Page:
Professional sports teams in New Jersey may owe spectators a greater duty of care after a New Jersey appellate court reversed a trial court’s decision to rule against a spectator, who was injured at a baseball game. The court found, specifically, that defendants must recognize the “inevitable” that a spectator will be distracted in a concession area, and has “a concomitant duty to exercise reasonable care.”
The plaintiff was injured by a foul ball, while standing in line at a concession cart. The plaintiff sued the team, the Newark Bears, and the company that operated the cart, Gourmet Dining Services.
The defendants moved for summary judgment. In her analysis, the judge honed in on Schneider v. American Hockey and Ice Skating Ctr., 342 N.J. Super. 527, 777 A.2d 380 (App. Div.), certif. denied, 170 N.J. 387, 788 A.2d 772 (2001). In that opinion, the court held that operators of sports facilities, such as hockey rinks and baseball stadiums, owe spectators a limited duty of care which has two components:
“(1) to provide protected areas sufficient for those spectators who may reasonably desire protected areas and
“(2) to provide protected areas for spectators in the most dangerous section of the stand, for example, behind home plate in baseball and behind the goals in hockey.”
The two courts differed in their interpretation of the case, and in their application of the extenuating circumstances.
The appeals court noted that the arrangement of the concession carts was temporary because construction of the stadium had not been completed. The carts had been arranged, by mutual agreement, so that they ringed the stadium and faced the field.
The court tied the location of the carts to the second component from Schneider — to screen any spectator area that is subject to a high risk of injury.
“When we said that the second component ‘may be satisfied by the operator providing screened seats behind home plate in baseball and behind the goals in hockey[,]’ our identification of those locations was not intended to be exhaustive nor immutable. Id. at 534. Rather, ‘the measure of that duty is due care under all the circumstances.’ Ibid.
“While watching the game, either seated or standing in an unprotected viewing area, spectators reasonably may be expected to pay attention and to look out for their own safety; but the activities and ambiance of a concession area predictably draw the attention of even the most experienced and the most wary fan from the action on the field of play.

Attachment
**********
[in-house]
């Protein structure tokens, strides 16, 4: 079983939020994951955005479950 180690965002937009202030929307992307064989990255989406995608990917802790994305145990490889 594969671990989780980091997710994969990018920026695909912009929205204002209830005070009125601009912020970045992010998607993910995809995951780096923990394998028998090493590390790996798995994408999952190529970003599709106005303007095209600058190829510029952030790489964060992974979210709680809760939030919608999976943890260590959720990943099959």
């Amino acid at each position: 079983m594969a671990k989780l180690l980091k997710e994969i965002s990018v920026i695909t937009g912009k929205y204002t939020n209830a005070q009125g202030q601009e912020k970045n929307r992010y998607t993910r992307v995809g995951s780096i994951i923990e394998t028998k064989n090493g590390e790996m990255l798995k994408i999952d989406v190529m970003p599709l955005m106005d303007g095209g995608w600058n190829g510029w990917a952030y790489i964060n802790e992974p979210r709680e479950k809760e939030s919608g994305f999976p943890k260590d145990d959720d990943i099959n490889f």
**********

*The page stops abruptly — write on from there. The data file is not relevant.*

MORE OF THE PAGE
“It is not only foreseeable, but inevitable, that in the process of placing orders or reaching for money or accepting the purchases or striking up conversations with others on line, spectators will be distracted from the action on the field and the risk of injury from flying objects will be increased significantly. The defendants are engaged in a commercial venture which by its nature induces spectators to let down their guard. They have a concomitant duty to exercise reasonable care to protect them during such times of heightened vulnerability. The imposition of a duty under these circumstances, particularly where it involves a temporary arrangement, is not only fair but reasonable. The question remains whether that duty was breached.” Maisonave et al. v. The Newark Bears et al., S.Ct.N.J.App.Div., Docket No. A-4144-02T3 7/12/04
Attorneys of Record: (for plaintiffs) Frank DiGiovanni argued the cause for appellants (Kessler, DiGiovanni and Jesuele, attorneys; Frank DiGiovanni, on the brief). (for defendants) Timothy J. Schipske argued the cause for respondent The Newark Bears (Rawle and Henderson, attorneys; Mr. Schipske, on the brief). James J. Horan argued the cause for respondent Gourmet Dining (Mautone and Horan, attorneys; Mr. Horan, on the brief).